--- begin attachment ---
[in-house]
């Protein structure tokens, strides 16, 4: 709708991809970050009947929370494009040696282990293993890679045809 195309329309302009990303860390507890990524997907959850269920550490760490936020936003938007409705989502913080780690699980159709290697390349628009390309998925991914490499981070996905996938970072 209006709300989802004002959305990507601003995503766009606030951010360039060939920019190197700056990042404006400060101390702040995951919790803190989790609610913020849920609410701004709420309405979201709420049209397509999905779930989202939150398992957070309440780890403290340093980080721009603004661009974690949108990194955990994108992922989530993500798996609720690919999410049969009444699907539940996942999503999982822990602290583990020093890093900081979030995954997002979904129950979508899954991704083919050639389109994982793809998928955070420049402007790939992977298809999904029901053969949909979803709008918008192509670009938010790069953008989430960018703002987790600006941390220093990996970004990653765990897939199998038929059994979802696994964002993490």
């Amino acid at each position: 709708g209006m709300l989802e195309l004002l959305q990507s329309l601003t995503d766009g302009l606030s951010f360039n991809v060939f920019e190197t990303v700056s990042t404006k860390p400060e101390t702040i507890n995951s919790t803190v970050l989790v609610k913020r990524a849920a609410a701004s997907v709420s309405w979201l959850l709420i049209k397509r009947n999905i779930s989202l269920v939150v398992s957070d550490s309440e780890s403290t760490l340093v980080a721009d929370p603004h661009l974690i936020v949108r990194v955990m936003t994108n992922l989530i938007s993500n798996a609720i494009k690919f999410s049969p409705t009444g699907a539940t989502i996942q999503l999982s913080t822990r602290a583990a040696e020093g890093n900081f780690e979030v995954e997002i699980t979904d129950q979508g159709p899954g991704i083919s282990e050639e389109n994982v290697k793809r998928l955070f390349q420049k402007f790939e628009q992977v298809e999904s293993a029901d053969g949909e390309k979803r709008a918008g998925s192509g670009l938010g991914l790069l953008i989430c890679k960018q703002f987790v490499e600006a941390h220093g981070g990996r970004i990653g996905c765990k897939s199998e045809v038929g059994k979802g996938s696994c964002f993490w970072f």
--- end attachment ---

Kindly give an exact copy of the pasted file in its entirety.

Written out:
[in-house]
């Protein structure tokens, strides 16, 4: 709708991809970050009947929370494009040696282990293993890679045809 195309329309302009990303860390507890990524997907959850269920550490760490936020936003938007409705989502913080780690699980159709290697390349628009390309998925991914490499981070996905996938970072 209006709300989802004002959305990507601003995503766009606030951010360039060939920019190197700056990042404006400060101390702040995951919790803190989790609610913020849920609410701004709420309405979201709420049209397509999905779930989202939150398992957070309440780890403290340093980080721009603004661009974690949108990194955990994108992922989530993500798996609720690919999410049969009444699907539940996942999503999982822990602290583990020093890093900081979030995954997002979904129950979508899954991704083919050639389109994982793809998928955070420049402007790939992977298809999904029901053969949909979803709008918008192509670009938010790069953008989430960018703002987790600006941390220093990996970004990653765990897939199998038929059994979802696994964002993490």
């Amino acid at each position: 709708g209006m709300l989802e195309l004002l959305q990507s329309l601003t995503d766009g302009l606030s951010f360039n991809v060939f920019e190197t990303v700056s990042t404006k860390p400060e101390t702040i507890n995951s919790t803190v970050l989790v609610k913020r990524a849920a609410a701004s997907v709420s309405w979201l959850l709420i049209k397509r009947n999905i779930s989202l269920v939150v398992s957070d550490s309440e780890s403290t760490l340093v980080a721009d929370p603004h661009l974690i936020v949108r990194v955990m936003t994108n992922l989530i938007s993500n798996a609720i494009k690919f999410s049969p409705t009444g699907a539940t989502i996942q999503l999982s913080t822990r602290a583990a040696e020093g890093n900081f780690e979030v995954e997002i699980t979904d129950q979508g159709p899954g991704i083919s282990e050639e389109n994982v290697k793809r998928l955070f390349q420049k402007f790939e628009q992977v298809e999904s293993a029901d053969g949909e390309k979803r709008a918008g998925s192509g670009l938010g991914l790069l953008i989430c890679k960018q703002f987790v490499e600006a941390h220093g981070g990996r970004i990653g996905c765990k897939s199998e045809v038929g059994k979802g996938s696994c964002f993490w970072f």